Belarus Mother Imprisoned For 'uNsanctioned Mass Gatherings'

This undated handout photo released by Human Rights Center "Viasna" spring96.org on Friday, Dec. 3, 2021, shows a Belarus activist Volha Zalatar, Minsk, Belarus. A Belarus court has sentenced Volha Zalatar to four years in prison for creating an "extremist group" on the messaging app Telegram, the country's top rights group, Viasna, reported. Zalatar, a 38-year old mother of five underaged children, has been held in custody since March. (Human Rights Center "Viasna" spring96.org via AP)
This undated handout photo released by Human Rights Center "Viasna" spring96.org on Friday, Dec. 3, 2021, shows a Belarus activist Volha Zalatar, Minsk, Belarus. A Belarus court has sentenced Volha Zalatar to four years in prison for creating an "extremist group" on the messaging app Telegram, the country's top rights group, Viasna, reported. Zalatar, a 38-year old mother of five underaged children, has been held in custody since March. (Human Rights Center "Viasna" spring96.org via AP)
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KYIV, Ukraine (AP) — A Belarus court on Friday sentenced a neighborhood activist to four years in prison for creating an “extremist group” on the messaging app Telegram, the country's top rights group, Viasna, reported.

Volha Zalatar, a 38-year old mother of five children, has been held in custody since March. She was arrested on the street when she was taking her 10-year-old daughter to music school.

After the August 2020 presidential election in Belarus, Zalatar moderated a local group on Telegram in the town of Zhdanovichy and organized concerts, parties and walks. Authorities said the activities were “unsanctioned mass gatherings” and accused her of coordinating an “extremist organization.”

She was also charged with “gross violation of public order” and “disobeying legal requirements of the authorities.”

“My heart is torn into pieces, the degree of hatred is growing, the amount of pain and resentment is increasing,” Zalatar said in her final address to the court Friday, rejecting all the accusations. “Normal human actions, reactions and feelings are criminalized,” she said.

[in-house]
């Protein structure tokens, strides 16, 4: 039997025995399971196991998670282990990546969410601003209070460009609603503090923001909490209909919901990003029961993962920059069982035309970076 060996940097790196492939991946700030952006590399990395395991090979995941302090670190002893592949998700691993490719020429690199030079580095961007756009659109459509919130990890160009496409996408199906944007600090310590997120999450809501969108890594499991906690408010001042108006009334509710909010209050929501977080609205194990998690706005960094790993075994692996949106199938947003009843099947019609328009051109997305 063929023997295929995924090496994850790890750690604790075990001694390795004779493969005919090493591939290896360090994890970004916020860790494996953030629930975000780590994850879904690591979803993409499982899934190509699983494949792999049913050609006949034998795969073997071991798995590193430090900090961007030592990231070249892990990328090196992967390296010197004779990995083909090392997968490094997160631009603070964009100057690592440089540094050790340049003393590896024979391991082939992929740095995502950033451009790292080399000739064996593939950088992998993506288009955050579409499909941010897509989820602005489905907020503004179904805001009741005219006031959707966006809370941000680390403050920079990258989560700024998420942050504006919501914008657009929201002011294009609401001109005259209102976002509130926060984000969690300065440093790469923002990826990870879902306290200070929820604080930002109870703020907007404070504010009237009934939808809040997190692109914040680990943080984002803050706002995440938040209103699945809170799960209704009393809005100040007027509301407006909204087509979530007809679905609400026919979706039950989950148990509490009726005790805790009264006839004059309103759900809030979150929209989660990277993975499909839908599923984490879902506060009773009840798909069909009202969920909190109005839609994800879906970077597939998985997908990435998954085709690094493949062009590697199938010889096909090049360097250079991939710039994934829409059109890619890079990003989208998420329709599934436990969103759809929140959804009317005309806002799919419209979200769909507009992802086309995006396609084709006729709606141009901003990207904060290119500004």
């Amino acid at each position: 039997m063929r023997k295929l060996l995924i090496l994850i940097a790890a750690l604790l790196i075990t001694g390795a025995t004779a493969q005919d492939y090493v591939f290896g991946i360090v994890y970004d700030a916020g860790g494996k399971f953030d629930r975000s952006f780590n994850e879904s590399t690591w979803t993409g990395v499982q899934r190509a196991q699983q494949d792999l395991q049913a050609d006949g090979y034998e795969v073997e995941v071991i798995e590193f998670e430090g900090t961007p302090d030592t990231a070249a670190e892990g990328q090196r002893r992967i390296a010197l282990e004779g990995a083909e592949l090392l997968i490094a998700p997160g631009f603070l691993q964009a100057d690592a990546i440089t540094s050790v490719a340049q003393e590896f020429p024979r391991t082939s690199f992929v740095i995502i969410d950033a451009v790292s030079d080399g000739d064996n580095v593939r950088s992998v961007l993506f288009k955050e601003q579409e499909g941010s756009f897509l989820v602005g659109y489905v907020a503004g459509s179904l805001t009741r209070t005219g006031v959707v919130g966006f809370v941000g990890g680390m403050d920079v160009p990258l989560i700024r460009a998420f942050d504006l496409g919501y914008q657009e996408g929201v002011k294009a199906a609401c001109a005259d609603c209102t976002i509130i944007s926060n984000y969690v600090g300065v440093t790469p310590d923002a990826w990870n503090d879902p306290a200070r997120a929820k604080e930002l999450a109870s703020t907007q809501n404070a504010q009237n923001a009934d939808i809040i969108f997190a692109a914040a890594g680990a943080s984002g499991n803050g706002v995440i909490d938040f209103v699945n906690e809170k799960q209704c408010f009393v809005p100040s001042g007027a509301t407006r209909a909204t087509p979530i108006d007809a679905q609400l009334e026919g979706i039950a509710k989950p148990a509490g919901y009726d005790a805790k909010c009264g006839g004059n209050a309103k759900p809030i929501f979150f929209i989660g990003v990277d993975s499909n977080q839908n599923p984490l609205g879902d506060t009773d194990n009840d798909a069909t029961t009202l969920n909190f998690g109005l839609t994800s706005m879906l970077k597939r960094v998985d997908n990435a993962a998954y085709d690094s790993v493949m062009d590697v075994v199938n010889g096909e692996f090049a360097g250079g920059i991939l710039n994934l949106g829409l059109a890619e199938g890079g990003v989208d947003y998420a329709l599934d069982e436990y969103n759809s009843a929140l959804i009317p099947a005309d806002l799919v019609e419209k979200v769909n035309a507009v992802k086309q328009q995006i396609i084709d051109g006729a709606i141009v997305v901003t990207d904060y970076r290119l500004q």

Zalatar’s husband also spent 10 days in jail for displaying the Belarusian opposition’s red-and-white flag in the window of their apartment.

Belarusian authorities have waged a multi-pronged crackdown on dissent in the year since President Alexander Lukashenko won a sixth term in an election that the opposition and the West denounced as a sham. In response to mass protests, police arrested more than 35,000 people and beat thousands of demonstrators.

Since last year’s election, Lukashenko’s government has shut down the majority of independent media outlets and rights groups.

On Friday, authorities designated the social media pages of RFE/RL’s Belarus service as extremist. The news outlet “adamantly rejects” the label and considers it “ridiculous,” RFE/RL President Jamie Fly said in a statement.

Earlier this week, Belarusian authorities raided the homes of dozens of journalists and activists across nine cities, seizing their phones and computers and taking them in for questioning after the searches. Law enforcement officials targeted those believed to have funded antigovernment protests and spread information deemed extremist.

Some 300 chats on the popular messaging app Telegram have been designated extremist by authorities, and users of those chats can be sentenced to up to 7 years in prison, if charged and convicted.

According to human rights advocates, a total of 896 political prisoners are currently behind bars in Belarus, including Zalatar and top opposition activists.